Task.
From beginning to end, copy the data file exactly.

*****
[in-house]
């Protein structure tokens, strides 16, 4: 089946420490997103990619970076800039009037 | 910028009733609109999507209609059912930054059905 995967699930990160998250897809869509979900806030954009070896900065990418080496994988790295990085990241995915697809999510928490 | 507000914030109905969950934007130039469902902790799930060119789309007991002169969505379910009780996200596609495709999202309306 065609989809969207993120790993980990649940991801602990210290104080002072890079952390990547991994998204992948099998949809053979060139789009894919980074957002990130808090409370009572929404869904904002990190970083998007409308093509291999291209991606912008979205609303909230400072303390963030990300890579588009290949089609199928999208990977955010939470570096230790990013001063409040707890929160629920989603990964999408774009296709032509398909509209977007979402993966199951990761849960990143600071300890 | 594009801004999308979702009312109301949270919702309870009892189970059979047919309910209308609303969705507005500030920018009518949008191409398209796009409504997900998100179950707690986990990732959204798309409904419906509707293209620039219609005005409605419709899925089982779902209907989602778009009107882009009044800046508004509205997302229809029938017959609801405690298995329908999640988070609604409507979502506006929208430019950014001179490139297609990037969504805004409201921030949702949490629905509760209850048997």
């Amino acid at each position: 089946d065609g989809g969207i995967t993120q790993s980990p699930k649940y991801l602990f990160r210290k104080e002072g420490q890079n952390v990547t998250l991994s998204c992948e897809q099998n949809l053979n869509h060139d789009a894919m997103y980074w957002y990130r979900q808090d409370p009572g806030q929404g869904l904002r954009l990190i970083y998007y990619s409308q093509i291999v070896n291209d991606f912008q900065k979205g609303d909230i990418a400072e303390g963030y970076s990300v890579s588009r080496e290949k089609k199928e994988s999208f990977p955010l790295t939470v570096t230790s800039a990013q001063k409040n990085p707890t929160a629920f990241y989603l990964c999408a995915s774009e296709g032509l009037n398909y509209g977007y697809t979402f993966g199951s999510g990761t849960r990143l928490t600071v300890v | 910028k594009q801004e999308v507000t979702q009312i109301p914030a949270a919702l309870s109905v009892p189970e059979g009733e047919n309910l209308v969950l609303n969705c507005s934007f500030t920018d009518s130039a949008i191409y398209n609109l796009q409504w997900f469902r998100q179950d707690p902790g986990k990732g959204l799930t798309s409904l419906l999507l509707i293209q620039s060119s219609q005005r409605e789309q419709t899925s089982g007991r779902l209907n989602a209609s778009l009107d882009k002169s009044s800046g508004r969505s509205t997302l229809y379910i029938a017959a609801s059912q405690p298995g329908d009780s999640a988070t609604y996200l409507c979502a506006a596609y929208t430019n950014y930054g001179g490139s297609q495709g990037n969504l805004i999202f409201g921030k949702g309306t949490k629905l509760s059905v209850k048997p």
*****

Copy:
[in-house]
């Protein structure tokens, strides 16, 4: 089946420490997103990619970076800039009037 | 910028009733609109999507209609059912930054059905 995967699930990160998250897809869509979900806030954009070896900065990418080496994988790295990085990241995915697809999510928490 | 507000914030109905969950934007130039469902902790799930060119789309007991002169969505379910009780996200596609495709999202309306 065609989809969207993120790993980990649940991801602990210290104080002072890079952390990547991994998204992948099998949809053979060139789009894919980074957002990130808090409370009572929404869904904002990190970083998007409308093509291999291209991606912008979205609303909230400072303390963030990300890579588009290949089609199928999208990977955010939470570096230790990013001063409040707890929160629920989603990964999408774009296709032509398909509209977007979402993966199951990761849960990143600071300890 | 594009801004999308979702009312109301949270919702309870009892189970059979047919309910209308609303969705507005500030920018009518949008191409398209796009409504997900998100179950707690986990990732959204798309409904419906509707293209620039219609005005409605419709899925089982779902209907989602778009009107882009009044800046508004509205997302229809029938017959609801405690298995329908999640988070609604409507979502506006929208430019950014001179490139297609990037969504805004409201921030949702949490629905509760209850048997």
């Amino acid at each position: 089946d065609g989809g969207i995967t993120q790993s980990p699930k649940y991801l602990f990160r210290k104080e002072g420490q890079n952390v990547t998250l991994s998204c992948e897809q099998n949809l053979n869509h060139d789009a894919m997103y980074w957002y990130r979900q808090d409370p009572g806030q929404g869904l904002r954009l990190i970083y998007y990619s409308q093509i291999v070896n291209d991606f912008q900065k979205g609303d909230i990418a400072e303390g963030y970076s990300v890579s588009r080496e290949k089609k199928e994988s999208f990977p955010l790295t939470v570096t230790s800039a990013q001063k409040n990085p707890t929160a629920f990241y989603l990964c999408a995915s774009e296709g032509l009037n398909y509209g977007y697809t979402f993966g199951s999510g990761t849960r990143l928490t600071v300890v | 910028k594009q801004e999308v507000t979702q009312i109301p914030a949270a919702l309870s109905v009892p189970e059979g009733e047919n309910l209308v969950l609303n969705c507005s934007f500030t920018d009518s130039a949008i191409y398209n609109l796009q409504w997900f469902r998100q179950d707690p902790g986990k990732g959204l799930t798309s409904l419906l999507l509707i293209q620039s060119s219609q005005r409605e789309q419709t899925s089982g007991r779902l209907n989602a209609s778009l009107d882009k002169s009044s800046g508004r969505s509205t997302l229809y379910i029938a017959a609801s059912q405690p298995g329908d009780s999640a988070t609604y996200l409507c979502a506006a596609y929208t430019n950014y930054g001179g490139s297609q495709g990037n969504l805004i999202f409201g921030k949702g309306t949490k629905l509760s059905v209850k048997p």